The prison problem

August 13, 2013

What alternatives to prison might better improve public safety? And what services might most effectively help the formerly incarcerated lead productive lives? This piece and this proposal are worth a read.

5 Responses to “The prison problem”

  1. Gail Dayton Says:

    Both articles are making the mistake that our high incarceration rate results from a desire for public safety. It does not. The purpose of our laughable “criminal justice” system is the continued oppression of the poor and in particular non-whites. Suppressing their votes and their ability to get jobs is a feature, not a bug, in the eyes of our plutocratic overlords.

  2. Spring Texan Says:

    Gail Dayton has a good point. Also, it makes a lot of money for the prison corporations.

  3. WNY-WJ Says:

    This is one of many problems that illustrates our rapid decline as a society. Do we really believe that this is still the land of opportunity, the land of the free? Really hard to square with facts and statistics.

    http://wnywj.wordpress.com/2013/04/12/broken-justice-system-is-a-blemish-on-american-democracy/

  4. Bruce Ocala Says:

    Transitional services to facilitate community re-entry is crucial and has largely been ignored. Florida DOC says that if they can make it 3 years on the outside without returning, there is small likelihood that they will return. I volunteer with a faith-based program that seems to have the right approach. They work with inmates AND their families for 3 years prior to release, and then 3 years following release. The short-sighted, half-witted Tea Party state government won’t fund anything, but it’s the right approach – and it would save huge sums as ROI. When the common path involves roadblocks at every possible turn after release, we should hardly be surprised at ridiculous recidivism rates.


  5. Lane:

    It was Ghandi who said:

    “Poverty is the worst form of Violence”

    Change the inequity experienced in the US today (and previously) to alter the outcome of an early life in poverty. As taken from a study looking at mobility in America or children born between 1942 to 1972, the outlook is not promising (Hertz 2006; Understanding Mobility in America). Children born into poverty in the US have an almost equal chance of remaining in poverty as they age. African American children born into the bottom income quartile have a 62.9% of remaining there and a 3.6% chance of reaching the upper quartile. For Caucasian children the percentages were 32.9% and 14.2%. Change the paradigm if you wish to change the end result of people going to prison as the greater percentage of those in prison come from the lower quartile of income.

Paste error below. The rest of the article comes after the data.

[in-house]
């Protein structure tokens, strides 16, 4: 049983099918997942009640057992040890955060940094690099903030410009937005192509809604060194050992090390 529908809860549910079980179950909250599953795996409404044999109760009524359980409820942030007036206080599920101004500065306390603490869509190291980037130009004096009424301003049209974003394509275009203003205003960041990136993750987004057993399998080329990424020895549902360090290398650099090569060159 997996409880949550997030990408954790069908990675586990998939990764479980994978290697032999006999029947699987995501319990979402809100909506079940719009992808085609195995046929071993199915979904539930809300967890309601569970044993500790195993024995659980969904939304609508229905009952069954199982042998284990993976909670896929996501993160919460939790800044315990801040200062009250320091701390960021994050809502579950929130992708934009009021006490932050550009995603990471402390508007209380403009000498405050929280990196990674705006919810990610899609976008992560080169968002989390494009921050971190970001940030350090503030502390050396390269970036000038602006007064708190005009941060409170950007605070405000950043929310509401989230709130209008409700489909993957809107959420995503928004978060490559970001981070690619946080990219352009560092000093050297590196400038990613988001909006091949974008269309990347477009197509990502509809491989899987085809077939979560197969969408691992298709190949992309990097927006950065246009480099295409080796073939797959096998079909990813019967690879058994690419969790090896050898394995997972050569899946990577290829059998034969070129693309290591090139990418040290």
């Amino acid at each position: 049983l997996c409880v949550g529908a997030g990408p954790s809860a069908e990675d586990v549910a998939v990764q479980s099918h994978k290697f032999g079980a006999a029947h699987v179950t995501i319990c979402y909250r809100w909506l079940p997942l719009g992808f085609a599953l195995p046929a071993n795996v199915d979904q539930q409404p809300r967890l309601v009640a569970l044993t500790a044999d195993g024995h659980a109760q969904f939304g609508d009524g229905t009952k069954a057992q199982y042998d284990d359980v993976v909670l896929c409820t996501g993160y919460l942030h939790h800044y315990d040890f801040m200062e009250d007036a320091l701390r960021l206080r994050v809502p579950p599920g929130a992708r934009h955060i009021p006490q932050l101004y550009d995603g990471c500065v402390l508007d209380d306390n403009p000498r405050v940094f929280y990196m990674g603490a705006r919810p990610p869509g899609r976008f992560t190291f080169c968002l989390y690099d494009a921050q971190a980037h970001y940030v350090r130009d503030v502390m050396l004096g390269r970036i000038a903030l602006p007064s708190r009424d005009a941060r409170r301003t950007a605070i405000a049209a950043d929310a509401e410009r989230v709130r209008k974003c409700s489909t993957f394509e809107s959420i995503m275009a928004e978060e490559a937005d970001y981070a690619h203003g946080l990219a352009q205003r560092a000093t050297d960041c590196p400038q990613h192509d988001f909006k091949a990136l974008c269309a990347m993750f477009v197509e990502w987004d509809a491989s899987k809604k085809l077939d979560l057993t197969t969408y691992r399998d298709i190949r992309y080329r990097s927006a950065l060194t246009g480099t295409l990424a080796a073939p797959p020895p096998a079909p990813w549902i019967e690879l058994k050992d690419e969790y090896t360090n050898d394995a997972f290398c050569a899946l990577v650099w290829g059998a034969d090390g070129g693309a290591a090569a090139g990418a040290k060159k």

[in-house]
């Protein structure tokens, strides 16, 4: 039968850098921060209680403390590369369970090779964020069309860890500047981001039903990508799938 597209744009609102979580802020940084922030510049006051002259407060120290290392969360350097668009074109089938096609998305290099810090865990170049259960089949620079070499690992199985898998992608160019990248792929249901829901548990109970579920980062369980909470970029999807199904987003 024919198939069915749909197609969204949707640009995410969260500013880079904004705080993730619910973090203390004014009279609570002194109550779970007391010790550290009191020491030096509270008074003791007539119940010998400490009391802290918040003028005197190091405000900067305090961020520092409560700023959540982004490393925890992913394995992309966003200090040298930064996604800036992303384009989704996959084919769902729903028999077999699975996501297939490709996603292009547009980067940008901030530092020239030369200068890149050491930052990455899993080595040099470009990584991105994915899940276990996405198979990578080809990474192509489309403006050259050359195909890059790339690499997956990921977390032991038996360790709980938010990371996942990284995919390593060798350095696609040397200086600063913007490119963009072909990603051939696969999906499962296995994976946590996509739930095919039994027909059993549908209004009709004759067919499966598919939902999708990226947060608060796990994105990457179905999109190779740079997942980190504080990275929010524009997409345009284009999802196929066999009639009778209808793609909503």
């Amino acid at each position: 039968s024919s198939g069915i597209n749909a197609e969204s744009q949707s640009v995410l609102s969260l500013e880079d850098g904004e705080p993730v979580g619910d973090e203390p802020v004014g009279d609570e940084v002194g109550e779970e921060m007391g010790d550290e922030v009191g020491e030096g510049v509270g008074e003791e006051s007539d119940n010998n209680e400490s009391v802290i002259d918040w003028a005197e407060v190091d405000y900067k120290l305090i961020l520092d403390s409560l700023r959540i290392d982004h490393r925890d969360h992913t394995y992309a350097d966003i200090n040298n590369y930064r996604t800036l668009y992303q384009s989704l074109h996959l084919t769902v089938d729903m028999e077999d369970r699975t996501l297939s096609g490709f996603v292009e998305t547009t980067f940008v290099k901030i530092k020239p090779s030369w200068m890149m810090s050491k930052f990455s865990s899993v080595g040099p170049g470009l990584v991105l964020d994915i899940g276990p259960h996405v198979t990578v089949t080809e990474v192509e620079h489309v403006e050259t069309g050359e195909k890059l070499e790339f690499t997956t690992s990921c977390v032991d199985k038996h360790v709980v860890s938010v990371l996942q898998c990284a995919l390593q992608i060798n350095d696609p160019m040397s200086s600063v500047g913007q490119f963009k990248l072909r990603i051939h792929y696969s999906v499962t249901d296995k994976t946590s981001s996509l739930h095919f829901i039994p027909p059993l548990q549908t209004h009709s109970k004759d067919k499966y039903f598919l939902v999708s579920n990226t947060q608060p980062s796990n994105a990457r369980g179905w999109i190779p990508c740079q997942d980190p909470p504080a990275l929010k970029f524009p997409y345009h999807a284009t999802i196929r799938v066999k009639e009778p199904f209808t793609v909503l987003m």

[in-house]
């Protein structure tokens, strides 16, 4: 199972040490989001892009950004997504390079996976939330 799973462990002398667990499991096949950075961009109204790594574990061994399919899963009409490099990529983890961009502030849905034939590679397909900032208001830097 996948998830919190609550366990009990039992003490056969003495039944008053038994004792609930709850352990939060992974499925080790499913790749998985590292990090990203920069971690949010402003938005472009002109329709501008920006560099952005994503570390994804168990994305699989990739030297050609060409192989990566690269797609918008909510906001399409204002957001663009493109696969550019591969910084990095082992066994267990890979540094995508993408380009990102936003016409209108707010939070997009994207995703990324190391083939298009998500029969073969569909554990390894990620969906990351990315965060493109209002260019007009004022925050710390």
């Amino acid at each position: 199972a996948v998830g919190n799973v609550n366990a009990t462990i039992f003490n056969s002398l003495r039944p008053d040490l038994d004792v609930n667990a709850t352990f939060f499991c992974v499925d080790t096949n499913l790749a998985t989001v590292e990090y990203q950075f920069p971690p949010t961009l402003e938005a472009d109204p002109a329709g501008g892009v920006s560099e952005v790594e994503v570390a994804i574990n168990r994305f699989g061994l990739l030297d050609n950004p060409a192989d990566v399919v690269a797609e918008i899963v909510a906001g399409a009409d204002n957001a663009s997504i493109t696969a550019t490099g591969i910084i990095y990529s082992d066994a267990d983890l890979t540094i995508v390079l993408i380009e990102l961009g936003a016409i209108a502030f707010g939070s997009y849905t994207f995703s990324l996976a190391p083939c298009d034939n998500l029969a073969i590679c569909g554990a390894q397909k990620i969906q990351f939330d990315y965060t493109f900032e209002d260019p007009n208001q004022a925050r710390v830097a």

Changing sentencing guidelines would address the almost 50% of those nonviolent people incarcerated in jails, state prison, and federal prisons today. There are more useful ways of incorporating these people insto soceity without loking them away for years at n average of $32,000 (?) annually. Furthermore, the $32,000 spent in incarcerating them annually could be used to build better schools, provide healthcare, and better housing for those locked into the lower income quartile.

    Western addresses many of the reasons for recivism and maybe I missed it on what to do early on in a child’s life; but, his solution is in the aftermath and we need to get to the causes in the beginning.Addressing overall poverty in the earliest stages of life, I believe will yield even better results.

    Finally, there are those who committed crimes of violence. I believe the greatest gains can be made with understanding what is behind the violence.

    “the root cause of violence as deep shame and humiliation, a desperate need for respect and status [and, fundamentally love and care] so intense that only killing [oneself and/or others] could ease the pain — or, rather, the lack of feeling” (James Gilligan; Violence; Reflections on a National Epidemic)” A worthy read and a development of understanding. Having sat in Level 4, 2, and 1 prisons as a visitor, it is easy to recognize the overall lack of education which exists and should have been acquired well before this point in life. Prisoners are more apt to harm themselves than others.

    This is nothing new and John Adams noted a similar predicament for the poor with regard to respect and the need for it.

    “The poor man’s conscience is clear . . . he does not feel guilty and has no reason to . . . yet, he is ashamed. Mankind takes no notice of him. He rambles unheeded. In the midst of a crowd; at a church; in the market . . . he is in as much obscurity as he would be in a garret or a cellar. He is not disapproved, censured, or reproached; he is not seen . . . To be wholly overlooked, and to know it, are intolerable.” John Adams

    Who takes heed of a person with a gun? Sorry for the length of this; but, it is a big topic.


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